April Gutierrez has turned in an eloquent review of Deerskin by Robin McKinley, a retelling of Charles Perrault's "Donkeyskin." Look for it on the Fction page.
On the music front, Debbie Skolnik thoughtfully examines John Wesley Harding's Trad Arr Jones CD on the English Traditions page. Also, Jayme Blaschke's brilliant review of Altan's Best of Altan CD captures the spirit of the album. Check it out on the Celtic Traditions page -- and while you're at it, check out his updated bio.
Marian McHugh all but tripped over a treat in her library: Beyond the Deepwoods: The Edge Chronicles by Paul Stewart, with illustrations by Chris Riddell. Marian shares her thoughts and her review on the Fiction page.
Check out April Gutierrez's review comparing two biographies of poet Dylan Thomas: The Days of Dylan Thomas by Bill Read and Welsh Dylan: Thomas's Life, Writing and His Wales by John Ackerman. April's cogent commentary is on the General Non Fiction page. This review has been picked by the Editor as a featured review for its excellence in writing. The official Jethro Tull website is our choice for Featured Website. It's everything that a band site should be: informative, interesting, and creative. And it has great swag!
Debbie Skolnik's review of Stardust by Neil Gaiman is as lovely and lucid as the book itself. Jayme Blaschke turns his attention to Martha Wells' City of Bones in his incisive review, also on the Fiction page. Haven't seen Shakespeare in Love yet? Don't go without checking out L.G. Burnett's review on the Video page. On the music front, Chuck Lipsig hails Groupa, a Swedish folk band, and their CD Fifteen Years, at once an overview and an introduction to U.S. audiences.
Laurie Thayer reviews the 1991 film The Doors, following on the heels of her review of Strange Days: My Life With and Without Jim Morrison by Patricia Kennealy-Morrison. (Maybe it's just me, but has anyone noticed a trend in Laurie's writing?) Resident blues expert Jeff Skolnik sings the praises of Live and Uppity, a new CD from Saffire -- The Uppity Blues Women. Look for his review on the American Roots page. Jo Morrison turns in a lively review of Liz Knowles' equally lively CD The Celtic Fiddle. And check out Jayme Blaschke's review of Clannad's Rogha: The Best of Clannad.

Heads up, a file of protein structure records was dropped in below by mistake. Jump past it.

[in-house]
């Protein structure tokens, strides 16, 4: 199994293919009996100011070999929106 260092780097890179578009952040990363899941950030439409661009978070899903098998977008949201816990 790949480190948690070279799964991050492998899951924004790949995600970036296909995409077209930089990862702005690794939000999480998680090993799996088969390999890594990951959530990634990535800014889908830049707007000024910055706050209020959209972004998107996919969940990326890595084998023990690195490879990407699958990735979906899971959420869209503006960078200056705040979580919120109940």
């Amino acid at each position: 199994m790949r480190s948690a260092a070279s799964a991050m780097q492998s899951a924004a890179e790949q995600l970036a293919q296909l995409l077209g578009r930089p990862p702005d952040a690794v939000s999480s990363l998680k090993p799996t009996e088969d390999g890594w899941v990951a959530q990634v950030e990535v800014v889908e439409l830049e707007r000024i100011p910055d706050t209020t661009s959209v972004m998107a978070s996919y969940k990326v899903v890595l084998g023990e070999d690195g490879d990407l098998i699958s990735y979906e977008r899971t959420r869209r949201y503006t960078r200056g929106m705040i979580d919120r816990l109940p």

There's nothing quite like hearing a book described by one who cherishes it to get you running for the nearest book store or your own bookshelf. Read Michael Jones's review of Emma Bull's novel War for the Oaks for just such an experience.
Jo Morrison reviews Tunes of the Munster Pipers: Irish Traditional Music from the James Goodman Manuscripts, a compilation of over 500 tunes painstakingly edited by Hugh Shields, while Duke Egbert explores The Devil's Music: A History of the Blues by Giles Oakley. Both are under Music Related reviews. The House Band kept Chuck Lipsig up all night writing a thorough review of The Complete House Band, a collection which consists of the CDs Groundwork; October Song; Rockall; Stonetown; and Word of Mouth. You'll find these in the Celtic Traditions section, while Chuck gets some well deserved sleep. Brendan Foreman examines two collections of artists from Rounder which explore American folk roots: Southern Journey: Voices from the American South: blues, ballads, hymns, reels, shouts, chanteys and work songs; and Southern Journey: And Glory Shone Around, a collection of Sacred Harp hymns. (Brendan explains that "The Sacred Harp is a compendium of some 573 four-part folk hymns, that has been the bible of sorts to a southern rural singing movement since 1840. Sacred Harp singing is often called shape-notesinging due to the specific notation that "The Sacred Harp" hymnal uses to represent its music.") Don't miss Jo Morrison's review of a trio of albums from Night Sun: Night Sun, Calling, and Home.
Debbie Skolnik has a contribution of two CD reviews: Sandy Bull Re-Inventions: Best of the Vanguard Years, an eclectic sampler of instrumental music, and Four Legged Tales: Animal Stories From Here and Away told by Laura Simms.
Laurie Thayer follows up her review of Patricia Kennealy-Morrison's novel The Deer's Cry with a review of Kennealy-Morrison's autobiographical Strange Days: My Life With and Without Jim Morrison.